Humor was integral to a certain strand of crime fiction, where there was a baseline of cosmopolitan chaos and a lot of crooks and sleuths with open minds and liberal attitudes towards the many and fascinating ways people manage to get themselves in and out of trouble. That’s the kind of novel I like still: a world of operators, hustlers, schemers, and talkers — people who want to entertain and take advantage of one another and generally see the world and its foibles with a pervasive sense of humor that borders on romantic fatalism. I’ll take that kind of story over a very somber tragedy any day, but that’s just my taste, or my weakness, maybe. In terms of my own humor, I tend to make fun of things I love and cut them to pieces.

The novel is set in 2005, but the characters are always slipping through trapdoors into the past — their own, and that of the city, and its books and movies. What does the future hold for literary noir, and for your own writing interests?

It’s an exciting time for crime fiction, with an incredible generation of writers dedicating themselves to different pieces of the genre and bringing to it perspectives that have never been experienced in the literature before. For my day job, at CrimeReads, I’m lucky enough to get to spend my days reading their books: Steph Cha, Ivy Pochoda, Alex Segura, Kellye Garrett, Rachel Howzell Hall, S. A. Cosby, Eli Cranor, Jennifer Hillier, Andrea Bartz, Jordan Harper, David Heska Wanbli Weiden, and dozens of others who are transforming mystery as we know it.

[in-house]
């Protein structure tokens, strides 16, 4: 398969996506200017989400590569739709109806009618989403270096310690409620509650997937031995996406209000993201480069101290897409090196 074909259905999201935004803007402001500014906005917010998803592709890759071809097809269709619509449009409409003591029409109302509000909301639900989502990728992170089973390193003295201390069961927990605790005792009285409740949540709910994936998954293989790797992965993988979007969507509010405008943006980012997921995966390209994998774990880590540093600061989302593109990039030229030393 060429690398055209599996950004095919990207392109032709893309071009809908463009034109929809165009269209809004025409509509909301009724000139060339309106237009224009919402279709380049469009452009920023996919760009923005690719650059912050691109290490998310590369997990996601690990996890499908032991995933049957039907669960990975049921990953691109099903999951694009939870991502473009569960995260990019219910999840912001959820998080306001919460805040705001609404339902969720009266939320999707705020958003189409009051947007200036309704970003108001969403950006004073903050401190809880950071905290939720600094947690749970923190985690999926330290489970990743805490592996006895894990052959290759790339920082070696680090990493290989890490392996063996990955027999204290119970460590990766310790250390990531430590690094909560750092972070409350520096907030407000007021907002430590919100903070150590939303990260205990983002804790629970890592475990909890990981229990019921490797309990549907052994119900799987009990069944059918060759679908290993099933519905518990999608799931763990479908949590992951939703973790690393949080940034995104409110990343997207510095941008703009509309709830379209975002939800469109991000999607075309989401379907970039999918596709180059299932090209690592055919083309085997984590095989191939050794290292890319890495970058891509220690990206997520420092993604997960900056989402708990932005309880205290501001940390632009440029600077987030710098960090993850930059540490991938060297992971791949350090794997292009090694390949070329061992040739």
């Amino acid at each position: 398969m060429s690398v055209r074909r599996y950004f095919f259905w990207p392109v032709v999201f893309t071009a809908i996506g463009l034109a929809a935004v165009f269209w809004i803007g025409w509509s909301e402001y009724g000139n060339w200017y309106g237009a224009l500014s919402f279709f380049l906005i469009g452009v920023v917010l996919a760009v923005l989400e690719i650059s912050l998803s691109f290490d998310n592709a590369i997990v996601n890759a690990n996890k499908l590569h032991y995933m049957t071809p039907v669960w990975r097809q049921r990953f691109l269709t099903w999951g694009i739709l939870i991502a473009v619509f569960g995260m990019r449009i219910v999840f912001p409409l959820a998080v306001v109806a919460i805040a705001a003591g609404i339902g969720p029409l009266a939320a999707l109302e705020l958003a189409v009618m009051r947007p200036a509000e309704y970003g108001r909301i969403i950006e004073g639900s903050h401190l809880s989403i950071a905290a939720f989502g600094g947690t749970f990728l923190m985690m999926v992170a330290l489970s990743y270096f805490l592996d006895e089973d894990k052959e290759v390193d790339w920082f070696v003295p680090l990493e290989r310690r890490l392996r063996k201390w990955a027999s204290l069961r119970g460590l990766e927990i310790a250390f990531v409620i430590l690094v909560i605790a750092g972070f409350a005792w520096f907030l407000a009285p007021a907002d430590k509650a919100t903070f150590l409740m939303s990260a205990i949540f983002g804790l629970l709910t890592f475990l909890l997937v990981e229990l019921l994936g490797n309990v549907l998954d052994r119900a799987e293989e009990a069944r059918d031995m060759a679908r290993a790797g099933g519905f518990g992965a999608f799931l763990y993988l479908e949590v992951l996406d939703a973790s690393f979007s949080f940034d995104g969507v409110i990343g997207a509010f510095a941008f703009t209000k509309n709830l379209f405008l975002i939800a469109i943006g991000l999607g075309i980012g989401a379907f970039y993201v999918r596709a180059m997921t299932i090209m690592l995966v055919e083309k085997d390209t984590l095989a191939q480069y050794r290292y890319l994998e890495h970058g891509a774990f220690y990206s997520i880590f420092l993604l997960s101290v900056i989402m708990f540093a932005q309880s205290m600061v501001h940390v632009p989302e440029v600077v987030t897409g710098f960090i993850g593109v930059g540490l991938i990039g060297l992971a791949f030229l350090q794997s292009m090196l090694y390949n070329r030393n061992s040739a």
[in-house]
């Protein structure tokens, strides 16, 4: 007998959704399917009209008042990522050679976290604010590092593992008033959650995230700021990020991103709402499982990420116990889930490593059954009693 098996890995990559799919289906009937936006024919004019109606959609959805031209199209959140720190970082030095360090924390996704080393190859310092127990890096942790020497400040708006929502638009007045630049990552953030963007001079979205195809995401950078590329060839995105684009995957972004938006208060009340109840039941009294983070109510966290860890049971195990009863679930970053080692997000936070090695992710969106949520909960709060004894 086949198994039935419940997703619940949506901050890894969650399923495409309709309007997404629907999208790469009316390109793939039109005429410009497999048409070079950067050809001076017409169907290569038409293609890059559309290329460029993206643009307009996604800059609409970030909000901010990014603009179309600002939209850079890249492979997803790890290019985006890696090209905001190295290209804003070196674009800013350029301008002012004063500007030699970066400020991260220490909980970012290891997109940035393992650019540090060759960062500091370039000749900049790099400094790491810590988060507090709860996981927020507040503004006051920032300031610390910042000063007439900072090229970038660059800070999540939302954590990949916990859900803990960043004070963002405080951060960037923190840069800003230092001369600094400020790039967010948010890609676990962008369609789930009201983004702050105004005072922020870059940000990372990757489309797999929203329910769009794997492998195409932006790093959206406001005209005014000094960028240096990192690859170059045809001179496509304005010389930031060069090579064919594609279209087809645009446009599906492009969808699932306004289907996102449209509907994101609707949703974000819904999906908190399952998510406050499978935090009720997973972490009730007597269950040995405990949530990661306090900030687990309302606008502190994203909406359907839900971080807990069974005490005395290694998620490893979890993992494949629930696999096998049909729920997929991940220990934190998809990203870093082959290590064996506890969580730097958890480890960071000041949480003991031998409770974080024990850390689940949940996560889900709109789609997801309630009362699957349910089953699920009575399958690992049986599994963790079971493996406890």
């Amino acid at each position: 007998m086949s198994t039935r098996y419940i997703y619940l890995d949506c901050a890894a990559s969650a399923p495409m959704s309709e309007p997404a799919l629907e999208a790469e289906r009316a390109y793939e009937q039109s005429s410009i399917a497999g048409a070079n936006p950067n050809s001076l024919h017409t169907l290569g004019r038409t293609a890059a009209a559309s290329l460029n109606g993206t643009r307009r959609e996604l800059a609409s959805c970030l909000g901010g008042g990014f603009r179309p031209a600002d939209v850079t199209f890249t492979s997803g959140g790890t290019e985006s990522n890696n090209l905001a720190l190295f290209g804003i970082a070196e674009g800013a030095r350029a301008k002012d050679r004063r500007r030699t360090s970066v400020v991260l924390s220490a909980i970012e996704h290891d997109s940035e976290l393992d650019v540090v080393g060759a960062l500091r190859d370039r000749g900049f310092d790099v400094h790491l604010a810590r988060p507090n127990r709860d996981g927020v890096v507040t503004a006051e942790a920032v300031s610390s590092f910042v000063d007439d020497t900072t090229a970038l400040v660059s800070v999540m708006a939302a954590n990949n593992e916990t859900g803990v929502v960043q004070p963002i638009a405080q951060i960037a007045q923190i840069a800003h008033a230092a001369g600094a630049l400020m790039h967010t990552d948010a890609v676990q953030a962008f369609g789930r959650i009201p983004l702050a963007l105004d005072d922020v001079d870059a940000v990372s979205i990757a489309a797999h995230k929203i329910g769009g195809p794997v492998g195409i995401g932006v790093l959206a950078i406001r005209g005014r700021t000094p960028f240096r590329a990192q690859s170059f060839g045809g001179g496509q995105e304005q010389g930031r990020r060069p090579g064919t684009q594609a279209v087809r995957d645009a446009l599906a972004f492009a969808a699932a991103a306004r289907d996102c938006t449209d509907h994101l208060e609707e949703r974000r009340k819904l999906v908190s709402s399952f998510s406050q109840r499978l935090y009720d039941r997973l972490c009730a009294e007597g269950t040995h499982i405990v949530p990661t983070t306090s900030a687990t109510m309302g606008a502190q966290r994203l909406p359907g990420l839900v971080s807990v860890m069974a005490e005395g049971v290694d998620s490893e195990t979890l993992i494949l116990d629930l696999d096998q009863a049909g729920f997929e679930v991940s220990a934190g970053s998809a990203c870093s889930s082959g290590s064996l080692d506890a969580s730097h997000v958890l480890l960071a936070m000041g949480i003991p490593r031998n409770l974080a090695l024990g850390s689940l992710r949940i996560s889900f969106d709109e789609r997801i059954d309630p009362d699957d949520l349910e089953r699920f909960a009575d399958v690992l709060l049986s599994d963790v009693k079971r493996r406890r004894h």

For me, I’m turning to the heist novel. Next summer I’ll have another book out with Viking called Stolen Coast about a town in Massachusetts full of fugitives, thieves, and secret romantics. I’ve always had a fascination with heist fiction, whether in books or movies. It’s this perfect, concentrated form that allows you to explore all kinds of transgressions and oversized ambitions while still allowing your characters a chance to just sit around and chat and bullshit over dinners.

After that, the sequel to An Honest Living — an Elmore Leonard homage set in Miami and obsessed with books, émigrés, and neo-noirs, especially the ones set in Florida. For me it always seems to come back to Elmore Leonard. His work is just so full of life. It’s intoxicating.


Jonathan Lee is a novelist and television writer whose most recent books are High Dive and The Great Mistake.


Author photo by Carolina Henriquez-Schmitz.

LARB Contributor

Jonathan Lee is a British writer living in New York. His novel High Dive (Knopf), was a Barnes & Noble Discover Great New Writers selection, was a New York Times Editors' Choice, and was picked as a best book of the year by publications including The Guardian, The New York Times, The Wall Street Journal, The Washington Post, San Francisco Chronicle, The Independent, Chicago Tribune, Lit Hub, and the Center for Fiction. His new novel, The Great Mistake, was published by Knopf in 2021. He is the editor-in-chief at Catapult